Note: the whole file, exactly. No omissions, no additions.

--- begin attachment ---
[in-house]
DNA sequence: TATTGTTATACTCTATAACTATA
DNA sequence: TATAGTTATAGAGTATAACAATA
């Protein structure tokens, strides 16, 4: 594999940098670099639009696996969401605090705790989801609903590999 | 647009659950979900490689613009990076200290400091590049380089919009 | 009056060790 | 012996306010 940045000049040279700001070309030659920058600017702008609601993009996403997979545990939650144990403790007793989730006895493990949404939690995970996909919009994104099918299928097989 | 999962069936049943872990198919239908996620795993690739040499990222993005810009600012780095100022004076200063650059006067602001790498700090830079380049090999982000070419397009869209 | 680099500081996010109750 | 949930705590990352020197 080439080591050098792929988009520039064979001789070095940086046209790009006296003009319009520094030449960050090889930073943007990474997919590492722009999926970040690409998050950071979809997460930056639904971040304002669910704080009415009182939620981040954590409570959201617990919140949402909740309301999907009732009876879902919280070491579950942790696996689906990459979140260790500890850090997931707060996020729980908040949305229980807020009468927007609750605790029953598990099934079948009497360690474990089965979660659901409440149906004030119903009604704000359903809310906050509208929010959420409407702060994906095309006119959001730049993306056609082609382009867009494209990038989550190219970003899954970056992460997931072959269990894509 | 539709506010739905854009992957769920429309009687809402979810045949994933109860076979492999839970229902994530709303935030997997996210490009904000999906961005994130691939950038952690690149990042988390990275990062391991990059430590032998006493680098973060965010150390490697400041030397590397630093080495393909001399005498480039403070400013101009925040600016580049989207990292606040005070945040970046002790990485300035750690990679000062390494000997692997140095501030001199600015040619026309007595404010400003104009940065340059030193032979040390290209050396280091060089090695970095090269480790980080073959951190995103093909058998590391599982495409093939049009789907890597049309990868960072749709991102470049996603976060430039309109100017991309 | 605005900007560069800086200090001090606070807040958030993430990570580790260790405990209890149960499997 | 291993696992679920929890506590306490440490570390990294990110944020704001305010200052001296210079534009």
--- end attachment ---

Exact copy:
[in-house]
DNA sequence: TATTGTTATACTCTATAACTATA
DNA sequence: TATAGTTATAGAGTATAACAATA
């Protein structure tokens, strides 16, 4: 594999940098670099639009696996969401605090705790989801609903590999 | 647009659950979900490689613009990076200290400091590049380089919009 | 009056060790 | 012996306010 940045000049040279700001070309030659920058600017702008609601993009996403997979545990939650144990403790007793989730006895493990949404939690995970996909919009994104099918299928097989 | 999962069936049943872990198919239908996620795993690739040499990222993005810009600012780095100022004076200063650059006067602001790498700090830079380049090999982000070419397009869209 | 680099500081996010109750 | 949930705590990352020197 080439080591050098792929988009520039064979001789070095940086046209790009006296003009319009520094030449960050090889930073943007990474997919590492722009999926970040690409998050950071979809997460930056639904971040304002669910704080009415009182939620981040954590409570959201617990919140949402909740309301999907009732009876879902919280070491579950942790696996689906990459979140260790500890850090997931707060996020729980908040949305229980807020009468927007609750605790029953598990099934079948009497360690474990089965979660659901409440149906004030119903009604704000359903809310906050509208929010959420409407702060994906095309006119959001730049993306056609082609382009867009494209990038989550190219970003899954970056992460997931072959269990894509 | 539709506010739905854009992957769920429309009687809402979810045949994933109860076979492999839970229902994530709303935030997997996210490009904000999906961005994130691939950038952690690149990042988390990275990062391991990059430590032998006493680098973060965010150390490697400041030397590397630093080495393909001399005498480039403070400013101009925040600016580049989207990292606040005070945040970046002790990485300035750690990679000062390494000997692997140095501030001199600015040619026309007595404010400003104009940065340059030193032979040390290209050396280091060089090695970095090269480790980080073959951190995103093909058998590391599982495409093939049009789907890597049309990868960072749709991102470049996603976060430039309109100017991309 | 605005900007560069800086200090001090606070807040958030993430990570580790260790405990209890149960499997 | 291993696992679920929890506590306490440490570390990294990110944020704001305010200052001296210079534009």